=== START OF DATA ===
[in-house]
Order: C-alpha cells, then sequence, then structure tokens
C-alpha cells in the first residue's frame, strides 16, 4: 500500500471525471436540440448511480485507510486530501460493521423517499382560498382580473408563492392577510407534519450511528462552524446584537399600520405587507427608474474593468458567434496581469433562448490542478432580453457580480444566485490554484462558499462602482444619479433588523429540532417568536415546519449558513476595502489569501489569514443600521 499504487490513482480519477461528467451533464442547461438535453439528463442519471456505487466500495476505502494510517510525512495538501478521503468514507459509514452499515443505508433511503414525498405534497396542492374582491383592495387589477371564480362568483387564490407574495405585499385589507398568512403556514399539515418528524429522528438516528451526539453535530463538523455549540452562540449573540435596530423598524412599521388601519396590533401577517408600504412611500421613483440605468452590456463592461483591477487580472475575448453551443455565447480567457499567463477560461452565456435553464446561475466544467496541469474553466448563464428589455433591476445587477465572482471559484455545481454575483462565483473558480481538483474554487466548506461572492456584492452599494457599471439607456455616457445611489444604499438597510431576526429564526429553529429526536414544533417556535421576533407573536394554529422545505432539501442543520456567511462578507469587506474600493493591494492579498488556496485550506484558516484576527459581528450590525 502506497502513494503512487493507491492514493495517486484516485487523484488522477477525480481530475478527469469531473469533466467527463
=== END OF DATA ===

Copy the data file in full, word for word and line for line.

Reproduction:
[in-house]
Order: C-alpha cells, then sequence, then structure tokens
C-alpha cells in the first residue's frame, strides 16, 4: 500500500471525471436540440448511480485507510486530501460493521423517499382560498382580473408563492392577510407534519450511528462552524446584537399600520405587507427608474474593468458567434496581469433562448490542478432580453457580480444566485490554484462558499462602482444619479433588523429540532417568536415546519449558513476595502489569501489569514443600521 499504487490513482480519477461528467451533464442547461438535453439528463442519471456505487466500495476505502494510517510525512495538501478521503468514507459509514452499515443505508433511503414525498405534497396542492374582491383592495387589477371564480362568483387564490407574495405585499385589507398568512403556514399539515418528524429522528438516528451526539453535530463538523455549540452562540449573540435596530423598524412599521388601519396590533401577517408600504412611500421613483440605468452590456463592461483591477487580472475575448453551443455565447480567457499567463477560461452565456435553464446561475466544467496541469474553466448563464428589455433591476445587477465572482471559484455545481454575483462565483473558480481538483474554487466548506461572492456584492452599494457599471439607456455616457445611489444604499438597510431576526429564526429553529429526536414544533417556535421576533407573536394554529422545505432539501442543520456567511462578507469587506474600493493591494492579498488556496485550506484558516484576527459581528450590525 502506497502513494503512487493507491492514493495517486484516485487523484488522477477525480481530475478527469469531473469533466467527463